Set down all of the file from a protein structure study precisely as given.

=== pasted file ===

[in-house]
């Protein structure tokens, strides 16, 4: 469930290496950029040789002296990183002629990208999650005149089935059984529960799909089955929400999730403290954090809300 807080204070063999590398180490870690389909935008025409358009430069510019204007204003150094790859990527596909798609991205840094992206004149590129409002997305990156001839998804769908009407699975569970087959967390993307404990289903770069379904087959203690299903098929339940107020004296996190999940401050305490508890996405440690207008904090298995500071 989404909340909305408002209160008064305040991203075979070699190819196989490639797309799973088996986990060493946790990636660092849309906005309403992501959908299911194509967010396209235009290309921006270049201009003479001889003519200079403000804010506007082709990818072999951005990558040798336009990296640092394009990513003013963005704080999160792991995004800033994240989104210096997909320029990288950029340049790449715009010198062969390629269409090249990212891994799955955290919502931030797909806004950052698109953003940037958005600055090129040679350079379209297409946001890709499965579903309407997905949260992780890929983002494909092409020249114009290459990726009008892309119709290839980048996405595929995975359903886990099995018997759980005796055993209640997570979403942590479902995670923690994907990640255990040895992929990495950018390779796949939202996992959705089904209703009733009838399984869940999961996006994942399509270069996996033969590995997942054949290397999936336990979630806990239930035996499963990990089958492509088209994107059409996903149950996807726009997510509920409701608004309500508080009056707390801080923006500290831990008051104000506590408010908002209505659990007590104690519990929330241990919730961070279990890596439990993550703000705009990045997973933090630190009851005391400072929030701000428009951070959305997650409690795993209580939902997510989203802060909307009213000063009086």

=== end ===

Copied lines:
[in-house]
């Protein structure tokens, strides 16, 4: 469930290496950029040789002296990183002629990208999650005149089935059984529960799909089955929400999730403290954090809300 807080204070063999590398180490870690389909935008025409358009430069510019204007204003150094790859990527596909798609991205840094992206004149590129409002997305990156001839998804769908009407699975569970087959967390993307404990289903770069379904087959203690299903098929339940107020004296996190999940401050305490508890996405440690207008904090298995500071 989404909340909305408002209160008064305040991203075979070699190819196989490639797309799973088996986990060493946790990636660092849309906005309403992501959908299911194509967010396209235009290309921006270049201009003479001889003519200079403000804010506007082709990818072999951005990558040798336009990296640092394009990513003013963005704080999160792991995004800033994240989104210096997909320029990288950029340049790449715009010198062969390629269409090249990212891994799955955290919502931030797909806004950052698109953003940037958005600055090129040679350079379209297409946001890709499965579903309407997905949260992780890929983002494909092409020249114009290459990726009008892309119709290839980048996405595929995975359903886990099995018997759980005796055993209640997570979403942590479902995670923690994907990640255990040895992929990495950018390779796949939202996992959705089904209703009733009838399984869940999961996006994942399509270069996996033969590995997942054949290397999936336990979630806990239930035996499963990990089958492509088209994107059409996903149950996807726009997510509920409701608004309500508080009056707390801080923006500290831990008051104000506590408010908002209505659990007590104690519990929330241990919730961070279990890596439990993550703000705009990045997973933090630190009851005391400072929030701000428009951070959305997650409690795993209580939902997510989203802060909307009213000063009086």